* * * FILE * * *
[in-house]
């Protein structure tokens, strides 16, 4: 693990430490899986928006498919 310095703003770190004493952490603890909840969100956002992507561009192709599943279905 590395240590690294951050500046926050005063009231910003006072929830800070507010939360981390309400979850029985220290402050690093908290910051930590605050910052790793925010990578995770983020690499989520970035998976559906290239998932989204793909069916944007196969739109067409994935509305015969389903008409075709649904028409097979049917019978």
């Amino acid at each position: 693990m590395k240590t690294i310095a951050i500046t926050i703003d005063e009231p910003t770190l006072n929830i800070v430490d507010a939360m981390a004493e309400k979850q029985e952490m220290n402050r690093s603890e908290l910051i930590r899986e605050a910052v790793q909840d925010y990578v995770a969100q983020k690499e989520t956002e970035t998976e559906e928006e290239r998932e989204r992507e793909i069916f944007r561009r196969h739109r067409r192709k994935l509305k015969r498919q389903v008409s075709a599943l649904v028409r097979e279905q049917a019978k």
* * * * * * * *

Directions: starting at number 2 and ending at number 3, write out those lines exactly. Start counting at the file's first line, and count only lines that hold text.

């Protein structure tokens, strides 16, 4: 693990430490899986928006498919 310095703003770190004493952490603890909840969100956002992507561009192709599943279905 590395240590690294951050500046926050005063009231910003006072929830800070507010939360981390309400979850029985220290402050690093908290910051930590605050910052790793925010990578995770983020690499989520970035998976559906290239998932989204793909069916944007196969739109067409994935509305015969389903008409075709649904028409097979049917019978």
């Amino acid at each position: 693990m590395k240590t690294i310095a951050i500046t926050i703003d005063e009231p910003t770190l006072n929830i800070v430490d507010a939360m981390a004493e309400k979850q029985e952490m220290n402050r690093s603890e908290l910051i930590r899986e605050a910052v790793q909840d925010y990578v995770a969100q983020k690499e989520t956002e970035t998976e559906e928006e290239r998932e989204r992507e793909i069916f944007r561009r196969h739109r067409r192709k994935l509305k015969r498919q389903v008409s075709a599943l649904v028409r097979e279905q049917a019978k």